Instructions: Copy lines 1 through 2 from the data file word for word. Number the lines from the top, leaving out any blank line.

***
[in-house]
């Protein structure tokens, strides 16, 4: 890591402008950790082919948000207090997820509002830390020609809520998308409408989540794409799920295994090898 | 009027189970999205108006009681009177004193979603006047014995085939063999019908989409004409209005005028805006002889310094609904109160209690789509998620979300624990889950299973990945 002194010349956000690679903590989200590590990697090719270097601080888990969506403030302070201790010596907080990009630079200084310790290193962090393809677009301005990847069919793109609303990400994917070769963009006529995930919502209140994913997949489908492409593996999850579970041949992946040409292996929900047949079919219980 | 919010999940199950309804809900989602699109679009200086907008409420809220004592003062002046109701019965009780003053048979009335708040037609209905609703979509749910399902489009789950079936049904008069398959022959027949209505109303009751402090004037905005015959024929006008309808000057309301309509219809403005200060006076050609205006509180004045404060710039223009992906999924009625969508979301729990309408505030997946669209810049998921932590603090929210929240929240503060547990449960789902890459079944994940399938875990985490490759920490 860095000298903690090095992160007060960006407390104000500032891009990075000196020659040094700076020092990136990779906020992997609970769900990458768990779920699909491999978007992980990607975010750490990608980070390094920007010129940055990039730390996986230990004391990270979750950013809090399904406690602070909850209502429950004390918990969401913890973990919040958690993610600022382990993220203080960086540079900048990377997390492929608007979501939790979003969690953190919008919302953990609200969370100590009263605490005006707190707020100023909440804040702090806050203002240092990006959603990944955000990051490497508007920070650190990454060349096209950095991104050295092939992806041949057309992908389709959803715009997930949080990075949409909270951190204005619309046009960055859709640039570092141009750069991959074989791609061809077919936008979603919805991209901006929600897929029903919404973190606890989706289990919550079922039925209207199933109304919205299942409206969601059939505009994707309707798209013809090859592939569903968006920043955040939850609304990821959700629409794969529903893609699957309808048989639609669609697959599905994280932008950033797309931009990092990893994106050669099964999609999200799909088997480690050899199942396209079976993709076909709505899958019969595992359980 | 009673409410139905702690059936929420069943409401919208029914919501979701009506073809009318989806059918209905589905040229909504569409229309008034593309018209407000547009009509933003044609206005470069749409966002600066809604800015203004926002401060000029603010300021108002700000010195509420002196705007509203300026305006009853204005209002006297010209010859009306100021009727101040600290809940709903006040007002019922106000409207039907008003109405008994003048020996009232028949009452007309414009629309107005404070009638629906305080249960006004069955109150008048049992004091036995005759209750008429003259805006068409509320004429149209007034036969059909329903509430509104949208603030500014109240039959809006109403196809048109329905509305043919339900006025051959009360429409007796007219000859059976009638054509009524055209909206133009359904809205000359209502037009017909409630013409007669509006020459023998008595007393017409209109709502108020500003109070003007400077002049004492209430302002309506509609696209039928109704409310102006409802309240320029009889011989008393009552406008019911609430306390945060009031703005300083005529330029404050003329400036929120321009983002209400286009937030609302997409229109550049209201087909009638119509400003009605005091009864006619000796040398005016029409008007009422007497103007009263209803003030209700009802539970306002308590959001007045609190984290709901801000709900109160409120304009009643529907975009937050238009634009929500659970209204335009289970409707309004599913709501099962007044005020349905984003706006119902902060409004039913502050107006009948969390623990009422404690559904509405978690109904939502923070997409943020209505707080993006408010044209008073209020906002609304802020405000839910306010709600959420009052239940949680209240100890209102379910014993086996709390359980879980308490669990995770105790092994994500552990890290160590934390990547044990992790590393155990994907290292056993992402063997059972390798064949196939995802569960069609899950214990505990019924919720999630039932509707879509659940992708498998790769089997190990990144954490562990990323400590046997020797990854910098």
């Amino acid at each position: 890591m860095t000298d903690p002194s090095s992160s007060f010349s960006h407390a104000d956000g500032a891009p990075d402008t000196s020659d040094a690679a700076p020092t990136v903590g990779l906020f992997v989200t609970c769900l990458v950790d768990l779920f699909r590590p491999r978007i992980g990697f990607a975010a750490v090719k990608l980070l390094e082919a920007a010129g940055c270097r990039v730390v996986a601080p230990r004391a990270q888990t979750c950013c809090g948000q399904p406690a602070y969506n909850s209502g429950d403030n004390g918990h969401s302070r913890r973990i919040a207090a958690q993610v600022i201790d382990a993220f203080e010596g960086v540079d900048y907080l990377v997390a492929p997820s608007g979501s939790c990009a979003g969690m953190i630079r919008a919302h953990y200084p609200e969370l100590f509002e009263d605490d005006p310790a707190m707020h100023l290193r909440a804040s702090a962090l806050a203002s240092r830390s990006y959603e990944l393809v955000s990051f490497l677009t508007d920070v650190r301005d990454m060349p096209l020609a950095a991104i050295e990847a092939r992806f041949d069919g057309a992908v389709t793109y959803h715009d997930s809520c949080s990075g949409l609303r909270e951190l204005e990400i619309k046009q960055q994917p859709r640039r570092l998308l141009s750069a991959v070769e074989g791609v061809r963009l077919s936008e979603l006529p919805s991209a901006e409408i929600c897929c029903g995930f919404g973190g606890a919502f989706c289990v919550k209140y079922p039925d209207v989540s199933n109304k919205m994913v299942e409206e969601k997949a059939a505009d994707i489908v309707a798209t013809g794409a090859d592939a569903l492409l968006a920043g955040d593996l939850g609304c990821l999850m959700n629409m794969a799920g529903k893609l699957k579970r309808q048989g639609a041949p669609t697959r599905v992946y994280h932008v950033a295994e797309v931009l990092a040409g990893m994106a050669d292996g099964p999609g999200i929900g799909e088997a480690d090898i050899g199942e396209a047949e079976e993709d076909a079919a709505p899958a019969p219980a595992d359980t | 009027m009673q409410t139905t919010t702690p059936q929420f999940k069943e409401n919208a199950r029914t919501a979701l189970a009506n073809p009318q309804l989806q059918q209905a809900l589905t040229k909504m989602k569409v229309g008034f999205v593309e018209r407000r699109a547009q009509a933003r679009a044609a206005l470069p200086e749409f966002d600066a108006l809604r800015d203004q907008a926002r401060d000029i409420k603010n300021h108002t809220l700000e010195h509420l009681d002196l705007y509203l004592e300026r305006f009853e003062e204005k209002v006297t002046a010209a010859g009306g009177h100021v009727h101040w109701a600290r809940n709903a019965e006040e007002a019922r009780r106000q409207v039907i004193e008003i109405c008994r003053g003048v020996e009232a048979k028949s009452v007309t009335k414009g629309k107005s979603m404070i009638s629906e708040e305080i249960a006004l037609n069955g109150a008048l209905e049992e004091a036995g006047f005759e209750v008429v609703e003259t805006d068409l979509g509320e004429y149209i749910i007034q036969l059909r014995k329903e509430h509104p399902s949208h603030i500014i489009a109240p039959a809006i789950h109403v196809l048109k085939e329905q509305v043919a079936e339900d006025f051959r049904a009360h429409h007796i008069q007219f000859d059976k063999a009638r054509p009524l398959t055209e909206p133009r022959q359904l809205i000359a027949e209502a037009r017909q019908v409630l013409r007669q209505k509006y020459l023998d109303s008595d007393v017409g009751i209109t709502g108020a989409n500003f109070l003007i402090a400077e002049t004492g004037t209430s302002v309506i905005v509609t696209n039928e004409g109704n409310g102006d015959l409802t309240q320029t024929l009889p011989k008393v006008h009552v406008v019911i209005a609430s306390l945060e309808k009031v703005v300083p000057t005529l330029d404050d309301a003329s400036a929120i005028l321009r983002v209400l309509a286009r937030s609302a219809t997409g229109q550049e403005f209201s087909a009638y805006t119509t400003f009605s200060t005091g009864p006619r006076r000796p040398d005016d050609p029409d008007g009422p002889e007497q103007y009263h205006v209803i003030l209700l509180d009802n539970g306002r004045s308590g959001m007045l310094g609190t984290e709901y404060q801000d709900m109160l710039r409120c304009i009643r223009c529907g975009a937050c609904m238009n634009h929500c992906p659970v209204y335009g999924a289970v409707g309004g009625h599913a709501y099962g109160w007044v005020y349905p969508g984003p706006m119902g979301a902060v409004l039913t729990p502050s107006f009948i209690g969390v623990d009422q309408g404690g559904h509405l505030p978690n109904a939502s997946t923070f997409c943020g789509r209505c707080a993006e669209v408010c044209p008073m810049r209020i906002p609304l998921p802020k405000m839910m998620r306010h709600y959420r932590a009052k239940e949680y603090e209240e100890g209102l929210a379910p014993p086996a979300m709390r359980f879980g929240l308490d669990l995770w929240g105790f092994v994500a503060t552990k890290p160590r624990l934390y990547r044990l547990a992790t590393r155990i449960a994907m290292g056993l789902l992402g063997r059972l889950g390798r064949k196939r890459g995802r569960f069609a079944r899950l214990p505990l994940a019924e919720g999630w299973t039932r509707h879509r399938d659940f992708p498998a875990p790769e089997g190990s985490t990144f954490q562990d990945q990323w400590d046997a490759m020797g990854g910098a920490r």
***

[in-house]
């Protein structure tokens, strides 16, 4: 890591402008950790082919948000207090997820509002830390020609809520998308409408989540794409799920295994090898 | 009027189970999205108006009681009177004193979603006047014995085939063999019908989409004409209005005028805006002889310094609904109160209690789509998620979300624990889950299973990945 002194010349956000690679903590989200590590990697090719270097601080888990969506403030302070201790010596907080990009630079200084310790290193962090393809677009301005990847069919793109609303990400994917070769963009006529995930919502209140994913997949489908492409593996999850579970041949992946040409292996929900047949079919219980 | 919010999940199950309804809900989602699109679009200086907008409420809220004592003062002046109701019965009780003053048979009335708040037609209905609703979509749910399902489009789950079936049904008069398959022959027949209505109303009751402090004037905005015959024929006008309808000057309301309509219809403005200060006076050609205006509180004045404060710039223009992906999924009625969508979301729990309408505030997946669209810049998921932590603090929210929240929240503060547990449960789902890459079944994940399938875990985490490759920490 860095000298903690090095992160007060960006407390104000500032891009990075000196020659040094700076020092990136990779906020992997609970769900990458768990779920699909491999978007992980990607975010750490990608980070390094920007010129940055990039730390996986230990004391990270979750950013809090399904406690602070909850209502429950004390918990969401913890973990919040958690993610600022382990993220203080960086540079900048990377997390492929608007979501939790979003969690953190919008919302953990609200969370100590009263605490005006707190707020100023909440804040702090806050203002240092990006959603990944955000990051490497508007920070650190990454060349096209950095991104050295092939992806041949057309992908389709959803715009997930949080990075949409909270951190204005619309046009960055859709640039570092141009750069991959074989791609061809077919936008979603919805991209901006929600897929029903919404973190606890989706289990919550079922039925209207199933109304919205299942409206969601059939505009994707309707798209013809090859592939569903968006920043955040939850609304990821959700629409794969529903893609699957309808048989639609669609697959599905994280932008950033797309931009990092990893994106050669099964999609999200799909088997480690050899199942396209079976993709076909709505899958019969595992359980 | 009673409410139905702690059936929420069943409401919208029914919501979701009506073809009318989806059918209905589905040229909504569409229309008034593309018209407000547009009509933003044609206005470069749409966002600066809604800015203004926002401060000029603010300021108002700000010195509420002196705007509203300026305006009853204005209002006297010209010859009306100021009727101040600290809940709903006040007002019922106000409207039907008003109405008994003048020996009232028949009452007309414009629309107005404070009638629906305080249960006004069955109150008048049992004091036995005759209750008429003259805006068409509320004429149209007034036969059909329903509430509104949208603030500014109240039959809006109403196809048109329905509305043919339900006025051959009360429409007796007219000859059976009638054509009524055209909206133009359904809205000359209502037009017909409630013409007669509006020459023998008595007393017409209109709502108020500003109070003007400077002049004492209430302002309506509609696209039928109704409310102006409802309240320029009889011989008393009552406008019911609430306390945060009031703005300083005529330029404050003329400036929120321009983002209400286009937030609302997409229109550049209201087909009638119509400003009605005091009864006619000796040398005016029409008007009422007497103007009263209803003030209700009802539970306002308590959001007045609190984290709901801000709900109160409120304009009643529907975009937050238009634009929500659970209204335009289970409707309004599913709501099962007044005020349905984003706006119902902060409004039913502050107006009948969390623990009422404690559904509405978690109904939502923070997409943020209505707080993006408010044209008073209020906002609304802020405000839910306010709600959420009052239940949680209240100890209102379910014993086996709390359980879980308490669990995770105790092994994500552990890290160590934390990547044990992790590393155990994907290292056993992402063997059972390798064949196939995802569960069609899950214990505990019924919720999630039932509707879509659940992708498998790769089997190990990144954490562990990323400590046997020797990854910098």